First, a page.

They were impressed, despite themselves, but they were genuinely fooled at first, and offered him a position as an adjunct for Creative Writing 101. He almost walked out of the Dean’s office in a huff, throwing his papers everywhere. If he wasn’t so mad, he would have seemed to them just as confused as they were: what are you talking about?! I’m a scholar, goddamn it! They shrugged and gave him exactly what he asked for, an Intro to Comparative Lit, to prove himself, and later an Intro to the Complete Works of David Blume. At worst, he’d fail miserably at teaching anything remotely coherent, and after they fire him they’d be embarrassed for a few months and then have a funny story to tell their colleagues at the next fundraising gala.
But he never did fail. He kept teaching Blume, and kept researching and writing about him, and the school kept publishing him. They never counted on his articles being so rigorously argued, so rigorously backed up by the works of Blume’s contemporaries as well as his own well-articulated, if nonetheless fictitious text. Never before, quipped one of the Dean’s colleagues, have I seen such a rock-solid, towering cathedral of criticism built on such a foundation of complete thin air.
Any of the usual questions I might have asked during the meeting were answered by the Dean as he told the story. What would happen, for example, if someone just confronted him and told him he was crazy, that he made up David Blume all along? Some people do, and it goes about as well as it did when he originally offered Stanton a job in writing workshops. To him, suggesting David Blume never existed would be like trying to convince someone else that the Canterbury Tales were never written and there was no Geoffrey Chaucer to write them. Just as how that simply would not compute for you, a world without Blume will never stick with Stanton.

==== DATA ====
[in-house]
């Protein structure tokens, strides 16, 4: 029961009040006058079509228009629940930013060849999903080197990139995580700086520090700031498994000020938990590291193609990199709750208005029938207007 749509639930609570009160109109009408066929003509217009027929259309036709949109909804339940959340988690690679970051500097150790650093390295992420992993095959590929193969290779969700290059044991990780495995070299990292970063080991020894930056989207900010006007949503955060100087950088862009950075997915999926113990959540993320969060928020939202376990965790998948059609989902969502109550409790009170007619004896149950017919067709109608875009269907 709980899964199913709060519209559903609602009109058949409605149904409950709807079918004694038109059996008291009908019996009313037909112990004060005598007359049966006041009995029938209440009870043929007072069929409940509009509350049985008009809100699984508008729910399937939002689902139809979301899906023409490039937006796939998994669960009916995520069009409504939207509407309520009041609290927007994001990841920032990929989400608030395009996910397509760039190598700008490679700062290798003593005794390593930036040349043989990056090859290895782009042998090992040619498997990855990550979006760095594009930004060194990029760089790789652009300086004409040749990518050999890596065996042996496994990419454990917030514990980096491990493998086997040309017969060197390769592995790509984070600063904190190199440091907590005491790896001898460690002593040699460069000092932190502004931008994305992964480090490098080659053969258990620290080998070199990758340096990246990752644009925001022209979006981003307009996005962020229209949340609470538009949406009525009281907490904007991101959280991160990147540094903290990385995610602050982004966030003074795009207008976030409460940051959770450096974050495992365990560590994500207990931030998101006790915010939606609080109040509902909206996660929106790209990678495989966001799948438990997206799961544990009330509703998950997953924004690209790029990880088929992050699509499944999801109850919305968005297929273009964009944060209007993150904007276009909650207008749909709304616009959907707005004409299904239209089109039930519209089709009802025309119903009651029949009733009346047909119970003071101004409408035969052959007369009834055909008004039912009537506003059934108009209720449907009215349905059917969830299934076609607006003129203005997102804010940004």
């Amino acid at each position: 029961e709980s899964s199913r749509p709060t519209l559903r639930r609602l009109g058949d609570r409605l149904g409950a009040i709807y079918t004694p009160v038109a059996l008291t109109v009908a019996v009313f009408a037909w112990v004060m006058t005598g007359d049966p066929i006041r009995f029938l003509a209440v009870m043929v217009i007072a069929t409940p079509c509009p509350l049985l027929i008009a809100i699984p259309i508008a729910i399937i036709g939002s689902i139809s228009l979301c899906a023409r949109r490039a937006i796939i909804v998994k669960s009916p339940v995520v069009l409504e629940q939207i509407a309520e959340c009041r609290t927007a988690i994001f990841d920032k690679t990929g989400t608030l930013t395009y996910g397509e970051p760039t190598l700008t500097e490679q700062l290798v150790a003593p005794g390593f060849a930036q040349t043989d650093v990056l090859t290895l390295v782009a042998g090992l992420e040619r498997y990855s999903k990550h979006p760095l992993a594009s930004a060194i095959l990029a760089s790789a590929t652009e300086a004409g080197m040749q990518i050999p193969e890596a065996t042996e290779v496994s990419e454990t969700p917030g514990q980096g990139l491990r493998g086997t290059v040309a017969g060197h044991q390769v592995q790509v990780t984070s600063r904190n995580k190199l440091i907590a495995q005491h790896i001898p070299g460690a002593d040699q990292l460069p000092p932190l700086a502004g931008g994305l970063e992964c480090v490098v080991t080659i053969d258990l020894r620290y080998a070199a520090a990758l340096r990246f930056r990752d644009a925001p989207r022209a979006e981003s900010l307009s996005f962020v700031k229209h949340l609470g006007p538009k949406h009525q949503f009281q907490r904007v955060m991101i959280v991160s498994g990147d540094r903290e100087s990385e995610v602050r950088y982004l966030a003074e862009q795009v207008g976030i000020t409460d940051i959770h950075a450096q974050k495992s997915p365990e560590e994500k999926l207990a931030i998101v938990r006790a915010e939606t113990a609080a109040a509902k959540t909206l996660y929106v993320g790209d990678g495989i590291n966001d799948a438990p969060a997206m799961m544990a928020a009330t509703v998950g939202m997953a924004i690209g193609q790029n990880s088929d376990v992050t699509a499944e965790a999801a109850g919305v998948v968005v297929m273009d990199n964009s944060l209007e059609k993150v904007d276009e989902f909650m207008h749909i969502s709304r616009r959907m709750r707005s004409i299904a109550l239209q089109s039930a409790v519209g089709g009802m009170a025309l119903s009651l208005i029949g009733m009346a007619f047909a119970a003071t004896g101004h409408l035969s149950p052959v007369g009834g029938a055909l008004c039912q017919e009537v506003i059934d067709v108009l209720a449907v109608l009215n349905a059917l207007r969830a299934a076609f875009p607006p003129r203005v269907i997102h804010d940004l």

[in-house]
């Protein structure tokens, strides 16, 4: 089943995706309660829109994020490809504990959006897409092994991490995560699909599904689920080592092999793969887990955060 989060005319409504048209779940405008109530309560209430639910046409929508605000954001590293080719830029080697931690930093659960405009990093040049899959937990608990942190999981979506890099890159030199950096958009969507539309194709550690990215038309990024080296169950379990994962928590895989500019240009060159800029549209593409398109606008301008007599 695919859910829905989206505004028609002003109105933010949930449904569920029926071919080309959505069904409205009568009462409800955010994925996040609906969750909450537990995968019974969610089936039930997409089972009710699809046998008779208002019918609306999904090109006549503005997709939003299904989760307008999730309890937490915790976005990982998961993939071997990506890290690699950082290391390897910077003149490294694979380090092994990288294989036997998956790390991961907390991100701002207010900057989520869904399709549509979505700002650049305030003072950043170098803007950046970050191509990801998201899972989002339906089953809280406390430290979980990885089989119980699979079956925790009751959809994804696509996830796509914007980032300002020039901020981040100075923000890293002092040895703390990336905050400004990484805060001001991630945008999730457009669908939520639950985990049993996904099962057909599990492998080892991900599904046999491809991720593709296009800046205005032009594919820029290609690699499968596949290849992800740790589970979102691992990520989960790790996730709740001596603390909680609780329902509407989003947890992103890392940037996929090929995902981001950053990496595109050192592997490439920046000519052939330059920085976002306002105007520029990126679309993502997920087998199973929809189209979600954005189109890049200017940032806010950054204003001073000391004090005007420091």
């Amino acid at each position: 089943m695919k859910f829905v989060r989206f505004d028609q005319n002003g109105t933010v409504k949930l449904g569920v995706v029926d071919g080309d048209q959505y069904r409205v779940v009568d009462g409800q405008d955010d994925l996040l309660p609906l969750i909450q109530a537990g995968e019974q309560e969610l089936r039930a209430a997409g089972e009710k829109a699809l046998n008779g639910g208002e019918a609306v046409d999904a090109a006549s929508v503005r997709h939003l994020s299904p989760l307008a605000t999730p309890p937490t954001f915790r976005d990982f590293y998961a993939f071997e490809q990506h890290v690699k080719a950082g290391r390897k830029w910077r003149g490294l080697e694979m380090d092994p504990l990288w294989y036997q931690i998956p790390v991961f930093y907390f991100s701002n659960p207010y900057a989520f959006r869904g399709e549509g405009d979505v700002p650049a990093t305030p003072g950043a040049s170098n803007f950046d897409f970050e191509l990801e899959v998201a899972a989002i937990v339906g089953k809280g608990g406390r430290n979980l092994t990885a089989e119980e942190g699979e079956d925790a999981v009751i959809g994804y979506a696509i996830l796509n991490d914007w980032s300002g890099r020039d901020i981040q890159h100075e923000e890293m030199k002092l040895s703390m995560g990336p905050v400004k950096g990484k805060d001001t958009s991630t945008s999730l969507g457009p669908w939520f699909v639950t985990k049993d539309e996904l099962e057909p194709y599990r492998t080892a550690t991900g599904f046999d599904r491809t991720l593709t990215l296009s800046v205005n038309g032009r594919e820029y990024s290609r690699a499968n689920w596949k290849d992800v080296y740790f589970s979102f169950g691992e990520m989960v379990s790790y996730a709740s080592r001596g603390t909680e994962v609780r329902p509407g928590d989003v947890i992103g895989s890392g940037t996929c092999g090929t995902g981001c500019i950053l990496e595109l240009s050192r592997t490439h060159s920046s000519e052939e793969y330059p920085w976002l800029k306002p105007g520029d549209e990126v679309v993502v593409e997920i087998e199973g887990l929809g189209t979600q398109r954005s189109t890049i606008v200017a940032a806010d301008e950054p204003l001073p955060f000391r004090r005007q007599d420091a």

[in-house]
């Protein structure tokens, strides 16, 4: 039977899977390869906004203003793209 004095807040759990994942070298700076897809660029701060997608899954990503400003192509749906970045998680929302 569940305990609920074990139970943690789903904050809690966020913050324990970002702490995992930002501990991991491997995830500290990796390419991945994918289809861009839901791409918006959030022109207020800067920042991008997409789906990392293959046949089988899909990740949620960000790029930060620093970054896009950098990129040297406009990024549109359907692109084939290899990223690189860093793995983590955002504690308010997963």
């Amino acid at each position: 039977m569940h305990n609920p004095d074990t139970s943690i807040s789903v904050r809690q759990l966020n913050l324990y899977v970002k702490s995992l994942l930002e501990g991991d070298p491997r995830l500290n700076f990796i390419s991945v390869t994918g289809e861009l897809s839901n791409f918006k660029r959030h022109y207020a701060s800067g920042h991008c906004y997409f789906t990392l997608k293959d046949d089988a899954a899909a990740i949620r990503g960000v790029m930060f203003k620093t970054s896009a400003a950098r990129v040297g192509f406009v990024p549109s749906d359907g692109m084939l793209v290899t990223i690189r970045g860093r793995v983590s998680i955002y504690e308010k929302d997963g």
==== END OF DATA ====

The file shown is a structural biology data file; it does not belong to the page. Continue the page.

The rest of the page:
Well then, why keep him around? What’s the value in letting him make up an entire literary discipline? Look around you, was the answer to this question I really didn’t have to raise, to be honest. We’re a technical institute. Our liberal arts program used to be only there for the handful of engineering students who maybe wanted to pass a fraction of a semester reading a book a little lighter than ten pounds. People who take a couple courses here go on to literature classes in other schools and are surprised to learn that you can’t cite Sparknotes as a source. But after Dr. Stanton came aboard, we finally have a real liberal arts department.
Finally, I shook his hand and got up to leave. Welcome aboard, he said, and also, don’t fuck this up for us.
I’m no Medievalist, but I do know that Aquinas argued that one can know God, but only if one meditates on what God is not. Similarly, one can certainly try to know David Blume, the man and his writing, but only in so far as Stanton has already written about him. I’ll do my very best here:
David Blume, born September 3, 1749, died on his fiftieth birthday, just barely missed the coming of a new century, a Londoner his whole life, comfortable in his modest flat, except when he was eager to travel all over Europe, the Middle East and even as far as India. He worked as a man of letters, and depending on the Stanton article you’re referring to it’s hard to decide if he was apprenticed into his father’s bookbinding business or else ambled into journalism in general (Stanton would claim in one article, for example, that he so often quarreled with his father that it was unlikely he would willingly work for him, and yet in another Stanton would report with glee the witty bon-mots Blume would employ to send up the famous Grub Street hack-writers, which meant he probably didn’t spend much time associating with them).